Session 8.1: Hydrothermal systems and related mineral and geothermal resources
Fluid flow through permeable rocks is the essential driver for heat and mass transport in Earth´s upper crust and controls the formation of hydrothermal mineral deposits and geothermal resources. The economic potential of hydrothermal systems results from optimal combinations of chemical and physical fluid-rock interactions, including permeability creation and destruction due to mineral precipitation and dissolution, hydraulic fracturing, deep heat transfer, rock alteration, metal mobility, fluid phase separation, brittle-ductile transitions and fluid focusing in geological structures. Quantitative understanding of these geological and hydrological processes is still in its infancy and needs substantial future research efforts. We invite contributions providing insights into the key processes that form mineral and geothermal resources, including field studies, geochemical analyses of natural samples, geophysical measurements, numerical process modelling and metal solubility and speciation experiments.
Session 8.2: Structure, properties, and applications of crystalline materials
It is the aim of this session to bring together materials-oriented researchers from the geosciences and neighboring disciplines in order to discuss recent advances in the field of materials science. The session will focus on crystalline materials, which may be of natural (e.g. geomaterials, biominerals) or synthetic origin (e.g. ceramics, nanocomposites).
Potential areas for contributions include (but are not limited to):
• Advanced structural characterization methods, e.g. in-situ studies, combination of crystallographic and spectroscopic methods
• Physical properties and structure-property relationships
• Applications, e.g. in energy storage and conversion, catalysis, environmental applications
• Computational studies
Session 8.3: Economic geology of critical raw materials
Recently, increasing demand for technology-critical strategic metals (e.g. Co, Li, Ge, Ga, Sb, Sn, Cu, Nb, Ta, as well as REE and PGE) has led to a misbalance between supply and demand, and the dependence on single suppliers has added significant supply risk. Apart from the socio-economic impact of inadequate raw metals supply, there are also major challenges ahead for the geoscience and mineral processing community. There is general agreement that almost all (near-)surface ore deposits have already been discovered and that many are already mined out. Since to date the supply of strategic metals cannot be secured by recycling, supply from new ore deposits is needed in the near future. This requires continuous exploration for ore deposits and related research and technology development for exploration, efficient and eco-friendly mining and ore processing, particularly of unconventional resources such as marine manganese nodules, phosphorites and deep-sea sulfides.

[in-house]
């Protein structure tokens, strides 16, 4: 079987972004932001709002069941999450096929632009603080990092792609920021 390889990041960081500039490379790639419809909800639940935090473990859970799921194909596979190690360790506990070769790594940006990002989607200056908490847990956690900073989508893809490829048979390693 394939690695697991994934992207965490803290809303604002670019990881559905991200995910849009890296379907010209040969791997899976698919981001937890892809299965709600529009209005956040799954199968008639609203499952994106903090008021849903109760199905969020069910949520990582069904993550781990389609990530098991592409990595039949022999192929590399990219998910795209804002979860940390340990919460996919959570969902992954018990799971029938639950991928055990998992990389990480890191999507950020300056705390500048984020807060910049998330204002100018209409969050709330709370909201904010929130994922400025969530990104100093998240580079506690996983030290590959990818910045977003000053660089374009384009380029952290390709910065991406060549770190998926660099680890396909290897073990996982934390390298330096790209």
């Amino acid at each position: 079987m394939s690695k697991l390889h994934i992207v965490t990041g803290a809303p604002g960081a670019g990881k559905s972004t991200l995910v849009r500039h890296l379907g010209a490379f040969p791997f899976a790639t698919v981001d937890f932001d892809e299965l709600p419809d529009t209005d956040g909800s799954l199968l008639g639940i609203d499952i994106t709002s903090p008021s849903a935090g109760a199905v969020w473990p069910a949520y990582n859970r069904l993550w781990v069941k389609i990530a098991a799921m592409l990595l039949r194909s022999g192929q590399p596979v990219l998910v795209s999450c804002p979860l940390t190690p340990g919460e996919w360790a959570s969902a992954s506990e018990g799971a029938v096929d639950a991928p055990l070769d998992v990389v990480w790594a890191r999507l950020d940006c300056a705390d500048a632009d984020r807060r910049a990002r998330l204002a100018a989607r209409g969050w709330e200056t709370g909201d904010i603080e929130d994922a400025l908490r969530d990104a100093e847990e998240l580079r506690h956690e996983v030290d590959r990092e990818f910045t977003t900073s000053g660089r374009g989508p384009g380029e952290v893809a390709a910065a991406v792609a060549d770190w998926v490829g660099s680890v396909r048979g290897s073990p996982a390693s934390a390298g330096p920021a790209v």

We invite contributions that address this field of ore deposit research and particularly encourage contributions from projects funded within the BMBF r4 framework.
Session 8.4: Spectroscopic 2D-methods: Multiscale imaging spectroscopy
Earth sciences and in particular, the investigation of mineral raw materials require the link of information mutually over different scale levels, from the satellite into the submicroscopic range. Particularly the macroscopic investigations as mediators from the remote to the microscopic level are the focus here. Modern imaging spectroscopic methods, e.g. Hyperspectral, LIBS and EDXRF, close a gap within the chemical/mineralogical range and this information can be fed into the adjacent scale levels, to improve a comprehensive assessment.
Session 8.5: Geothermal heat supply in areas of high population density
Sebastian Bauer, Ralf Köber (both: University of Kiel)
The transition to an energy system relying mainly on renewable resources is one of the major challenges in the next decades. Crucial to this task is the role of renewable heat supply of urban areas, since this could cover a large share of the total energy demand, but has previously received too little attention. Using geothermal heat resources as well as subsurface heat storage of waste heat or heat from solar or wind power on the seasonal scale may contribute to the aim of renewable cities. Large scale employment of these techniques induce changes in subsurface temperatures and affect groundwater composition and movement. We invite contributions to this session addressing all aspects of geothermal heat supply or storage in an urban context.